If the Lord wanted to give us firmer direction as to how the church should be structured he would have.  Yes, there are no senior pastors in the bible.  But I have no problem with having them now.  The bible has given us a structure.  It has evolved from group leadership to senior pastor leadership.  I think that any attempt to go backwards is doomed to fail.  The strongest individual in that eldership group would natuarlly act as a senior pastor anyway. Senior pastors are here to stay, and that’s OK.


10 Comments to “Why are there No Senior Pastors in the Bible?”

  1. The Church structure in the NT was written by and on the behalf of supporting the Roman Church structure.
    The Protestant Church is the daughter of that church, has perpetuated that same structure, and I contend is flawed.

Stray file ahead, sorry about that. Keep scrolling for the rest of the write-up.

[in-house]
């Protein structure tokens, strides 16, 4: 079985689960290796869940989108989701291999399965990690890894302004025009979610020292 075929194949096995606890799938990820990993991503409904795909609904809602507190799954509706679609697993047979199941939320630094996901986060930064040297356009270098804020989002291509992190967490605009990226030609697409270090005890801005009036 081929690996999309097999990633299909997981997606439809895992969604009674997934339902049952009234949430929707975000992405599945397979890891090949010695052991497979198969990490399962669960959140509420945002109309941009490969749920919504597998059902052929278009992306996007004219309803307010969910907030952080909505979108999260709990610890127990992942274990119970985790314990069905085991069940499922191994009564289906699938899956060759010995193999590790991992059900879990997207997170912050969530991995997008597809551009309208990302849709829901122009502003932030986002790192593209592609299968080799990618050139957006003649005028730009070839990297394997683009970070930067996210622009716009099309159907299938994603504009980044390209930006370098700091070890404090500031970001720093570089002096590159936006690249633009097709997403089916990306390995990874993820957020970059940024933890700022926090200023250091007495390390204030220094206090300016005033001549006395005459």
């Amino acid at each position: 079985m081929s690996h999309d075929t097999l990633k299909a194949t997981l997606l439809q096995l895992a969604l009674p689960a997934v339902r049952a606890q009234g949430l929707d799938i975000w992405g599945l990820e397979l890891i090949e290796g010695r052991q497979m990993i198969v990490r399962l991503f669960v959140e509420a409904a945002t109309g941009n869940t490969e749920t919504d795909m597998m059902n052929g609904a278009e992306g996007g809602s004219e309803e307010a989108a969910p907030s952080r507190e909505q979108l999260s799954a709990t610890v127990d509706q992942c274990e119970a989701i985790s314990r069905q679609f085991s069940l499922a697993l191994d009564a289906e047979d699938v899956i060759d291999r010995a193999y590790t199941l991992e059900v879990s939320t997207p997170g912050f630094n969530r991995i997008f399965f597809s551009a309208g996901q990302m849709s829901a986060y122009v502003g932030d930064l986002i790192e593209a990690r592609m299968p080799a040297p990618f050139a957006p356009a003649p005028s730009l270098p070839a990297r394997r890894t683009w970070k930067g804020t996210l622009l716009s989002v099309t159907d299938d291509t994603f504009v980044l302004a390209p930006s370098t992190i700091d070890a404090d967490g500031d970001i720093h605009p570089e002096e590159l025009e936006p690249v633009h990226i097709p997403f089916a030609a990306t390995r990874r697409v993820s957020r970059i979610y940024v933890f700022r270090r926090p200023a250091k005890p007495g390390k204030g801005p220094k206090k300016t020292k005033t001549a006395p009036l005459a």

There are 3 examples of what the church should look like.

    OT Church Pre-Cross
    Exd 33:10 And all the people saw the cloudy pillar stand [at] the tabernacle door: and all the people rose up and worshipped, every man [in] his tent door.

    NT Church Post-Cross (First 50-100 years)
    They went from house to house breaking bread.

    China Church
    The church meet in their homes and are on fire for Christ.

    In all three examples, they are/were turning their world upside down for Christ.

  2. Hi John, Always enjoy reading both yours and Kathryns Blogs… when I get the chance. I want to wish you and Kathryn and the Georgeous one all the very best as you journey on in the future. I’m sad to see you guys go but understand you need to move on to where you are led.
    I trust it will bring you and your family many blessings.
    Wishing you all the very best. It was great serving with you for a little while.
    Peter M.